What is TINNITUS?
From the Latin for ‘ringing’, tinnitus can best be defined as the conscious experience of noise with no apparent external source. The nature and intensity of tinnitus varies greatly from one sufferer to another, with the most commonly reported sounds being ringing and/or high-pitched whistling.
These noises may be heard all day or for brief periods at a time, can be noise-induced or due to no apparent root cause, and can be seen by the sufferer as a mild annoyance or a severely debilitating condition. These huge variances from case to case make the condition difficult to treat, but contrary to popular myth, help is available.
Tinnitus is often related to hearing loss
Tinnitus is more than an annoying and in some cases debilitating affliction. It is often the companion and symptom of hearing loss, especially among the elderly. Ringing, buzzing or humming in your ears becomes more prevalent with age.
European studies estimate that between 7 and 14 percent of the population have talked with their doctors about tinnitus, while potentially disabling tinnitus occurs in between 1 and 2.4 percent of people. Tinnitus may be related to medical conditions, but in the elderly it is most commonly associated with hearing loss.
Prolonged tinnitus is treated in a number of ways. If clinical hearing loss is present, hearing aids may help decrease the sense of noise in the ears. In some cases, hearing aids may be used in combination with other devices masking the sound.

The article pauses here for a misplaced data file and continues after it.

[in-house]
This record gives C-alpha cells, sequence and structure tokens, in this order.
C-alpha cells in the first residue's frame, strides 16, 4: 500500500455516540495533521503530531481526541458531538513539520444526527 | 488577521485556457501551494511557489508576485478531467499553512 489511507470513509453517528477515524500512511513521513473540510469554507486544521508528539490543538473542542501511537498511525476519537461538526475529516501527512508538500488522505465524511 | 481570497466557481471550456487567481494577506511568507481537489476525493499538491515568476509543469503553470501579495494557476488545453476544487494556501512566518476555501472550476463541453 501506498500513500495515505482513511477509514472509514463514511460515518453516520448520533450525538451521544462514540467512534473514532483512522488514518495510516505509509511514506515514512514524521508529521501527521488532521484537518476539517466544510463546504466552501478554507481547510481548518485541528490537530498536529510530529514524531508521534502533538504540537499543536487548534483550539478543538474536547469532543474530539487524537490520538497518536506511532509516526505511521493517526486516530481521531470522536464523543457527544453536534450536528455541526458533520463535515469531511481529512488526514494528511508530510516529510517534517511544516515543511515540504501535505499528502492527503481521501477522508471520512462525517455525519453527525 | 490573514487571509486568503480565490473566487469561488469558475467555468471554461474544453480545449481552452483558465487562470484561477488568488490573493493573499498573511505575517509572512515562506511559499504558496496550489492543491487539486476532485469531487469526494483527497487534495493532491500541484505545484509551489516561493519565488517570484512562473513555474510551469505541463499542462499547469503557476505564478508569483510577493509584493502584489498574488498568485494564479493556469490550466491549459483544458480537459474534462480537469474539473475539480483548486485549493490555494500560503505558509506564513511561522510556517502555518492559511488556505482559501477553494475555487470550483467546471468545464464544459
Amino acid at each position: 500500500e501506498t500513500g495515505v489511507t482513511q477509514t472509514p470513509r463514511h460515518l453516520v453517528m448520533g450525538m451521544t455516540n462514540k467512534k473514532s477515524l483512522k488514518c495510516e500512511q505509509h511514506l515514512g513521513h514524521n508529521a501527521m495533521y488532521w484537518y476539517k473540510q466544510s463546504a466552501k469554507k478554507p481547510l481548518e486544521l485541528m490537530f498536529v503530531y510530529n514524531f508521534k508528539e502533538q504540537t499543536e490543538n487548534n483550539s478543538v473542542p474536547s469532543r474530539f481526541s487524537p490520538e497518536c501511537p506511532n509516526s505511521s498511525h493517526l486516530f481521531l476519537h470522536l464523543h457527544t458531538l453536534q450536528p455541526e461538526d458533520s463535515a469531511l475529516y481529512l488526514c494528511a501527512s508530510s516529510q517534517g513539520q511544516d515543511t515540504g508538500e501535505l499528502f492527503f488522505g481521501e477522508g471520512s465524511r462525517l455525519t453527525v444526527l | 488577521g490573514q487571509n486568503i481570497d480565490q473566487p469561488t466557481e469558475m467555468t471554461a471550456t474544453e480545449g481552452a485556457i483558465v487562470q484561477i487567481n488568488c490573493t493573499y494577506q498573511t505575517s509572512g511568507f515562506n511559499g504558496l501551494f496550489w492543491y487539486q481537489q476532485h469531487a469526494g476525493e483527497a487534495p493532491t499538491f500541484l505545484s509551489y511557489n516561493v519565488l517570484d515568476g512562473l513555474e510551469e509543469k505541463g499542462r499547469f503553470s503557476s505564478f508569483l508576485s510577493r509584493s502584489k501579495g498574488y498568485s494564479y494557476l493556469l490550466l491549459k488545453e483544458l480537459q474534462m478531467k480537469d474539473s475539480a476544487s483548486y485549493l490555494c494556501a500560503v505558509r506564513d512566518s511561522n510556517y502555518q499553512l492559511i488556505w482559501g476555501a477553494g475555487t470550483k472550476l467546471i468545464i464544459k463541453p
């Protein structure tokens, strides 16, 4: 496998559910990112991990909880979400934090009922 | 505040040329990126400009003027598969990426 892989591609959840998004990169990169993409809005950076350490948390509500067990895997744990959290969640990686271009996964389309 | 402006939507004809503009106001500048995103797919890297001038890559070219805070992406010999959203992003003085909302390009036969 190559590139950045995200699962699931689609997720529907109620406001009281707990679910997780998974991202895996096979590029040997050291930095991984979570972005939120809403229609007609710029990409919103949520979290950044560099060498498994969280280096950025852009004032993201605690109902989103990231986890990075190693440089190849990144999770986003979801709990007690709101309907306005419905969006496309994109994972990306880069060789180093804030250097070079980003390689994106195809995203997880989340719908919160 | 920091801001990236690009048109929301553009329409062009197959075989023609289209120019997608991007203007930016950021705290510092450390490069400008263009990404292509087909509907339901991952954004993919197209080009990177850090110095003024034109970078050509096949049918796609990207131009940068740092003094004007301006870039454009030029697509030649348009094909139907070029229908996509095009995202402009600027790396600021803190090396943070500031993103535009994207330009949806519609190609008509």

Source: National Health Interview Survey, 1996. American Tinnitus Association. Geriatric Times, July 1, 2003
The modern management of tinnitus involves a number of components; identifying the effects, teaching and demystification, sound enrichment, instrumentation and retraining tactics – the objective being to banish the tinnitus to below the threshold of consciousness. Made to fit discreetly in or behind the ear, white noise generators (tinnitus maskers) are a valuable asset in tinnitus retraining therapy. The white noise emitted by these devices is used as a stimulus for the noise receptors within the inner ear, thus helping to re-train the brain to manage the tinnitus effectively. Other masking stimuli consist of various sound files such as nature, soothing music and gentle sounds of life.
White Noise (Masking)
White noise, by its very definition, means equal amounts of all frequencies in the entire frequency spectrum, and while a tinnitus sufferer with a mild hearing loss may not necessarily need a hearing aid, they do interpret white noise differently to individuals with perfect hearing. As white noise is intended to stimulate all receptors within the ear, this hearing discrepancy may have a significant bearing on how quickly and effectively the patient responds to tinnitus treatment. Digital white noise generators are fully programmable and allow the output to be tailored so that the patient experiences the white noise as intended, thus making the device more effective when used as part of a tinnitus retraining program.
WNG (White Noise Generator)
WNG devices emit a noise intended to distract the brain from the annoying ringing sounds of tinnitus, thereby “masking” it. These devices are available in a range of products. Hearing Healthcare recommends and supplies the MM6 Tinnitus Masker. It is available in three output levels (60dB standard), and comes in two variations to fit either the left or right ear. The MM6 fits comfortable within the helix area of the ear, giving a completely open ear for maximum sound collection and ease of use.
Other Tinnitus Sound Generators (Zen)
As an alternative to the standard Masking White Noise Generators, there is the Zen sound therapy from Widex. Instead of a hissing sound, this is an infinite dynamic melody of fractal tones designed to the person’s personal volume level and pace.
There are a number of Apps for moblie phones which are available free of charge. Here are two:
Please contact us for more details.